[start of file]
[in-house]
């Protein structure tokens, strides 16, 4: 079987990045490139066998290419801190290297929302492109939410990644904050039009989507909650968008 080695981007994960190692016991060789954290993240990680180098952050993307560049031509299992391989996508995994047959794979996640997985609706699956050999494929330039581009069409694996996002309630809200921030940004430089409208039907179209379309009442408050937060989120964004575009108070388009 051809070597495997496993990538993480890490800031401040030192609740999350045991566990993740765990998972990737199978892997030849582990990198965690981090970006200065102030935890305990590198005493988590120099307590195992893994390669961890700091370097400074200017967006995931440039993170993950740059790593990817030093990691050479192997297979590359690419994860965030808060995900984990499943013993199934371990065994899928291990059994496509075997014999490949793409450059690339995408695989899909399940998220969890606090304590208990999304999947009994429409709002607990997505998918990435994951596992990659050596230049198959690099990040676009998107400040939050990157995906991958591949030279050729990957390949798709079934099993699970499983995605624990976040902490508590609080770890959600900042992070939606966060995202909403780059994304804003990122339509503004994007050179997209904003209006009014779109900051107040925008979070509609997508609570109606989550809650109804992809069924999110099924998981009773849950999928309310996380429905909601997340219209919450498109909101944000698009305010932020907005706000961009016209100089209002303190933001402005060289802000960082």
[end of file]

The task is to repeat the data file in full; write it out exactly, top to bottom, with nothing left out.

[in-house]
């Protein structure tokens, strides 16, 4: 079987990045490139066998290419801190290297929302492109939410990644904050039009989507909650968008 080695981007994960190692016991060789954290993240990680180098952050993307560049031509299992391989996508995994047959794979996640997985609706699956050999494929330039581009069409694996996002309630809200921030940004430089409208039907179209379309009442408050937060989120964004575009108070388009 051809070597495997496993990538993480890490800031401040030192609740999350045991566990993740765990998972990737199978892997030849582990990198965690981090970006200065102030935890305990590198005493988590120099307590195992893994390669961890700091370097400074200017967006995931440039993170993950740059790593990817030093990691050479192997297979590359690419994860965030808060995900984990499943013993199934371990065994899928291990059994496509075997014999490949793409450059690339995408695989899909399940998220969890606090304590208990999304999947009994429409709002607990997505998918990435994951596992990659050596230049198959690099990040676009998107400040939050990157995906991958591949030279050729990957390949798709079934099993699970499983995605624990976040902490508590609080770890959600900042992070939606966060995202909403780059994304804003990122339509503004994007050179997209904003209006009014779109900051107040925008979070509609997508609570109606989550809650109804992809069924999110099924998981009773849950999928309310996380429905909601997340219209919450498109909101944000698009305010932020907005706000961009016209100089209002303190933001402005060289802000960082």